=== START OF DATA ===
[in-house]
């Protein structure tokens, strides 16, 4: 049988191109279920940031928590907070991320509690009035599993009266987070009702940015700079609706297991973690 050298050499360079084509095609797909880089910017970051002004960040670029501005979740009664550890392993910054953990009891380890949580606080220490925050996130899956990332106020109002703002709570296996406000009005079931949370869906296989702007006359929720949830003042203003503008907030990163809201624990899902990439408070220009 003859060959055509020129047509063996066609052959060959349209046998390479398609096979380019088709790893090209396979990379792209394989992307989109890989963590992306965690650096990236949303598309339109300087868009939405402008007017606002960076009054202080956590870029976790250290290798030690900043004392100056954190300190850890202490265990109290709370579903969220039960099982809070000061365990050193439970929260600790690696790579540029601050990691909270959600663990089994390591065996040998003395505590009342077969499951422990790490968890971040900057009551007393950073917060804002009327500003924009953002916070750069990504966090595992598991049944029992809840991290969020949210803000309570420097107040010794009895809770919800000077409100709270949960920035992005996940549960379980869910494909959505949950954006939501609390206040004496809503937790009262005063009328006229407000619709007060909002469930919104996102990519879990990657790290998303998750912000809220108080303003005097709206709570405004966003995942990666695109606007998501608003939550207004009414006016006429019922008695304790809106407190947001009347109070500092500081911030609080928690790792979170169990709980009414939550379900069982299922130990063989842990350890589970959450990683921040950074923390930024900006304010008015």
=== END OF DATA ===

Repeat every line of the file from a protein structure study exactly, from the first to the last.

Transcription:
[in-house]
């Protein structure tokens, strides 16, 4: 049988191109279920940031928590907070991320509690009035599993009266987070009702940015700079609706297991973690 050298050499360079084509095609797909880089910017970051002004960040670029501005979740009664550890392993910054953990009891380890949580606080220490925050996130899956990332106020109002703002709570296996406000009005079931949370869906296989702007006359929720949830003042203003503008907030990163809201624990899902990439408070220009 003859060959055509020129047509063996066609052959060959349209046998390479398609096979380019088709790893090209396979990379792209394989992307989109890989963590992306965690650096990236949303598309339109300087868009939405402008007017606002960076009054202080956590870029976790250290290798030690900043004392100056954190300190850890202490265990109290709370579903969220039960099982809070000061365990050193439970929260600790690696790579540029601050990691909270959600663990089994390591065996040998003395505590009342077969499951422990790490968890971040900057009551007393950073917060804002009327500003924009953002916070750069990504966090595992598991049944029992809840991290969020949210803000309570420097107040010794009895809770919800000077409100709270949960920035992005996940549960379980869910494909959505949950954006939501609390206040004496809503937790009262005063009328006229407000619709007060909002469930919104996102990519879990990657790290998303998750912000809220108080303003005097709206709570405004966003995942990666695109606007998501608003939550207004009414006016006429019922008695304790809106407190947001009347109070500092500081911030609080928690790792979170169990709980009414939550379900069982299922130990063989842990350890589970959450990683921040950074923390930024900006304010008015």